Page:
Simple Unity project demonstrating the Q-learning algorithm in a tabular setting. For an in-browser WebGL version, follow the link here.
In the simplest scenario, we have a 5x5 grid world with an agent (blue block), a goal (green block) and obstacles (red blocks). For each run of the demo, the positions of the agent, goal and obstacles are all selected at random (but remain consistent throughout the same demo run). In this grid world setting, the goal of the agent is to learn a strategy to navigate from its start position to the goal position efficiently while avoiding obstacles. It achieves this by learning the best action to take for every state it is in (typically called a policy in reinforcement learning). An action here is a direction to move (north, south, east and west), while a state here is its position in the grid world. It essentially learns the shortest, obstacle-free path from its start position to the goal position.
The Q-learning algorithm implemented here learns the policy by maintaining a numeric value for each action-state pair that represents how favourable it is to take a specific action when in a specific state. This numeric value for every action-state pair is incrementally updated as the agent explores the grid world. Intuitively, it performs several trials, where a trial is a series of actions that either end at an obstacle or the goal position. Then for each action-state pair it performed throughout the trial it increments its value if it were a positive trial (ended in the goal position), and decrements its value if it were a negative trial (collided with an obstacle). The agent is also given a small negative reward for each step it takes to encourage it to discover the shortest path.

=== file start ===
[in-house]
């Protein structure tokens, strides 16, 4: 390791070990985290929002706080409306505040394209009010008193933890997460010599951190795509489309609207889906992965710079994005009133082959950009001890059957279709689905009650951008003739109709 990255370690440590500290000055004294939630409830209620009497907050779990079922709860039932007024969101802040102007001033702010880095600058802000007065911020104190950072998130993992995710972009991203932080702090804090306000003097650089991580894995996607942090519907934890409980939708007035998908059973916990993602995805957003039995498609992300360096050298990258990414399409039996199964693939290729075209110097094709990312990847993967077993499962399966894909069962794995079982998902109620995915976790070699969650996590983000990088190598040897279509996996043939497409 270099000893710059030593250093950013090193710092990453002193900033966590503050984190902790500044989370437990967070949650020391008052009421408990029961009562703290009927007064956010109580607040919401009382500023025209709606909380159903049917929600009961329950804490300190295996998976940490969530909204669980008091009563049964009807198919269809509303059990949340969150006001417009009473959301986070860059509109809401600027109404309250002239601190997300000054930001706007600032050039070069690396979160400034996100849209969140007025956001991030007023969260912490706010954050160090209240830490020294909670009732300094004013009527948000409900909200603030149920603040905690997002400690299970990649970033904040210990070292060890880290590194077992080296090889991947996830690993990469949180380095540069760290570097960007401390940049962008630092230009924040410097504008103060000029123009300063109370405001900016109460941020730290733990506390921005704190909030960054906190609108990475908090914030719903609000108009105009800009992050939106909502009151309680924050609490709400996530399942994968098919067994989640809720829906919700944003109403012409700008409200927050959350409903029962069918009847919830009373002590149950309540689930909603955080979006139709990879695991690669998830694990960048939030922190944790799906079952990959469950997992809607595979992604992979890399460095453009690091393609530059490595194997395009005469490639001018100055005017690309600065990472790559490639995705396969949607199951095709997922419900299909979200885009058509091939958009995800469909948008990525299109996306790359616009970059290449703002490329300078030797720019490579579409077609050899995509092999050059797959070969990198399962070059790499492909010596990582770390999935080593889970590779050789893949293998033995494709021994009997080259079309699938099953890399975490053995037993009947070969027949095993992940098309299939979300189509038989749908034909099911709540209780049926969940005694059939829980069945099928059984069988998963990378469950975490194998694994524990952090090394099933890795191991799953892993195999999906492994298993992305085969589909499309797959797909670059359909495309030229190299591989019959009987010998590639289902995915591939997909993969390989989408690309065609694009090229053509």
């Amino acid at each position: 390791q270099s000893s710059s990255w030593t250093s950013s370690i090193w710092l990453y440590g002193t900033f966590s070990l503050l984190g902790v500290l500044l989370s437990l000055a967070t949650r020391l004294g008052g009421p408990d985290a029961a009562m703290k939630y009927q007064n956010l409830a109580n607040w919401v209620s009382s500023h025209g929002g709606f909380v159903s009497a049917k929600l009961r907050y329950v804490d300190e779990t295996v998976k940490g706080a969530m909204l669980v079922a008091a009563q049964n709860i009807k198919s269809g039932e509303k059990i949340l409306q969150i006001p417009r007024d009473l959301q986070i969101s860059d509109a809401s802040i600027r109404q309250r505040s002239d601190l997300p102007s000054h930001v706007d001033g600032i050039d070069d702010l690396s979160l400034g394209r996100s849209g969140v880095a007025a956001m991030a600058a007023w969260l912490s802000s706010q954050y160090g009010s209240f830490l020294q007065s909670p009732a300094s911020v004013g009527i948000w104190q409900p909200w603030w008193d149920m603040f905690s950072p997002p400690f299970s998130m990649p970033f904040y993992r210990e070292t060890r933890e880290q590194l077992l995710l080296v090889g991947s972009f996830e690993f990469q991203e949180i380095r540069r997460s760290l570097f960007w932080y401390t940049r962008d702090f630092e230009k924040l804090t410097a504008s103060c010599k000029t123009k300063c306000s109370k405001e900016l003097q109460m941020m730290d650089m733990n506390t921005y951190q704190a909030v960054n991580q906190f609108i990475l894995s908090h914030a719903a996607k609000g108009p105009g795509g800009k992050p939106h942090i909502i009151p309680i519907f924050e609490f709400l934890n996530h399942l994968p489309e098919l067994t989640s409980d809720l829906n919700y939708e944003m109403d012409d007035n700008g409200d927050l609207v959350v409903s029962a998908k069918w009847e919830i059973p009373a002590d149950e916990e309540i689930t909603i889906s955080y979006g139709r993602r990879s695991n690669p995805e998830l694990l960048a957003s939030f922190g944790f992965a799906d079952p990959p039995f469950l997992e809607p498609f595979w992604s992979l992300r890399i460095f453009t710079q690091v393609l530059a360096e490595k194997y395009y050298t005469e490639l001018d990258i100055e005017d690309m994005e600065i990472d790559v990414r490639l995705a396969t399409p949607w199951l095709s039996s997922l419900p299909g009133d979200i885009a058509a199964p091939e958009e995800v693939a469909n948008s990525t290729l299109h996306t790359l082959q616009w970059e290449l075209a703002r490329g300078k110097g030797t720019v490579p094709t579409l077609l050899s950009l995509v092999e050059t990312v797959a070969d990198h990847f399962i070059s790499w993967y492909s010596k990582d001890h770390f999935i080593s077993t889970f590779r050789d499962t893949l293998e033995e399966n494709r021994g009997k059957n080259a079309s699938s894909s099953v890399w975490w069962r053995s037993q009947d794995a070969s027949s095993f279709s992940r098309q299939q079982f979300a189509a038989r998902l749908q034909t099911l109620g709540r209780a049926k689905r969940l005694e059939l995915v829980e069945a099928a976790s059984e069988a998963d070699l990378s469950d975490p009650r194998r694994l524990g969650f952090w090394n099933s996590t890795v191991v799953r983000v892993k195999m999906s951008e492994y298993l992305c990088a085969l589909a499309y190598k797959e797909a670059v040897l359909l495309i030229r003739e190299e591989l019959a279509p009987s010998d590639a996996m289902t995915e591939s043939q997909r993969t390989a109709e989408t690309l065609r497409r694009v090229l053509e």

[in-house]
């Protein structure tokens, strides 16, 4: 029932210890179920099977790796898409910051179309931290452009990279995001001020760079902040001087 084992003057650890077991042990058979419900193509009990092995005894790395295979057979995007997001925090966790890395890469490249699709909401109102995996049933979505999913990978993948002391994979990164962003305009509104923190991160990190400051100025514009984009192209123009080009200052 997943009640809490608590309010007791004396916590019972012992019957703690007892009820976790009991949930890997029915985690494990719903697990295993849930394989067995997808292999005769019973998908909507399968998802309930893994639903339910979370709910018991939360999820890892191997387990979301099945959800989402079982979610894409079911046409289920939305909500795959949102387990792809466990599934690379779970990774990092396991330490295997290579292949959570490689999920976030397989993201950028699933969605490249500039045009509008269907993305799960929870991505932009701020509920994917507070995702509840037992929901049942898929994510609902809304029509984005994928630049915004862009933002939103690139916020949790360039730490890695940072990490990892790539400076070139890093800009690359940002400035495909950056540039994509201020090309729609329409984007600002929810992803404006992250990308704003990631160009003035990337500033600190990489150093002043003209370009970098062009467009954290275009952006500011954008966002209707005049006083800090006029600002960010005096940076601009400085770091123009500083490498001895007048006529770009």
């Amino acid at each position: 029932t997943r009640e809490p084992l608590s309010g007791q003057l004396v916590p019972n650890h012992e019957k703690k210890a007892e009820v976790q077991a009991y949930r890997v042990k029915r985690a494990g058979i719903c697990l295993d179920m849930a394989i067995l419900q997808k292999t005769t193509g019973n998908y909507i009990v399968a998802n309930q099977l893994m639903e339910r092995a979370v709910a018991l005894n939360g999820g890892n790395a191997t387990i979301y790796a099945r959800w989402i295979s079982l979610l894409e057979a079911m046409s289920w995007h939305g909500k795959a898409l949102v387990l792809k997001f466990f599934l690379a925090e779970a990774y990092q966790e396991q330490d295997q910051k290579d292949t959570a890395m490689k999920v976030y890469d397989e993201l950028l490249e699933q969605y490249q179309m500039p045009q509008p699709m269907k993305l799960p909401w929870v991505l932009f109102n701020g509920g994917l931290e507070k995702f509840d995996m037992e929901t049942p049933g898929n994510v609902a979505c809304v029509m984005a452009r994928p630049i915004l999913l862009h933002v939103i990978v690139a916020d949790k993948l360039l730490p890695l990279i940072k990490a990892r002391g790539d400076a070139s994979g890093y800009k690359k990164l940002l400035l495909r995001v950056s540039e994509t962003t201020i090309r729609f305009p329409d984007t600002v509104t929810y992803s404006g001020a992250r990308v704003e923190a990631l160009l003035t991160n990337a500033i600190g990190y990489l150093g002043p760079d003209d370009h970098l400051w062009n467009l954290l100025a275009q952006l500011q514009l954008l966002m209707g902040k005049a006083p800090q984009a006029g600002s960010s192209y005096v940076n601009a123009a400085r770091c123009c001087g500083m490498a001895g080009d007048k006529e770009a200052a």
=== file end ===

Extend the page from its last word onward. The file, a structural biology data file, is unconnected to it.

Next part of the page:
Similar to our earlier multi-armed bandit demo, there is an exploration-exploitation trade-off here. When the agent is running through a trial it mixes between randomly picking actions and following its current guess of the best action to take when in a given state. This trade-off is controlled by an epsilon parameter that begins at 1 (encouraging full exploration) and throughout the trials is slowly decremented to 0.1 (limiting exploration). Consequently, as you run the demo you will notice that as the demo goes on, and the epsilon value declines, the agents actions become more and more predictable, converging to the optimal path from its start position to the goal position.
Beyond this demo, check out our Unity ML Agents repo which contains an SDK for applying more advanced methods to training behaviors within Unity.
The goal of this Unity project is to provide an informative visualization for the Q-learning algorithm, enabling you to explore several grid sizes: small (5x5), medium (10x10) and large (15x15). Once you run the project, a demo will automatically start for the medium grid size, but you can change the grid size and click the Start New Environment button at any time.
To get started with this project:
- Download and install Unity if you don’t already have it.
- Download or clone this GitHub repository.
- Open the game.unity file under the Assets/ subdirectory.
Within the project:
InternalAgent.cscontains all of the Q-learning logic.
GridEnvironment.cscontains all of the environment-specific logic.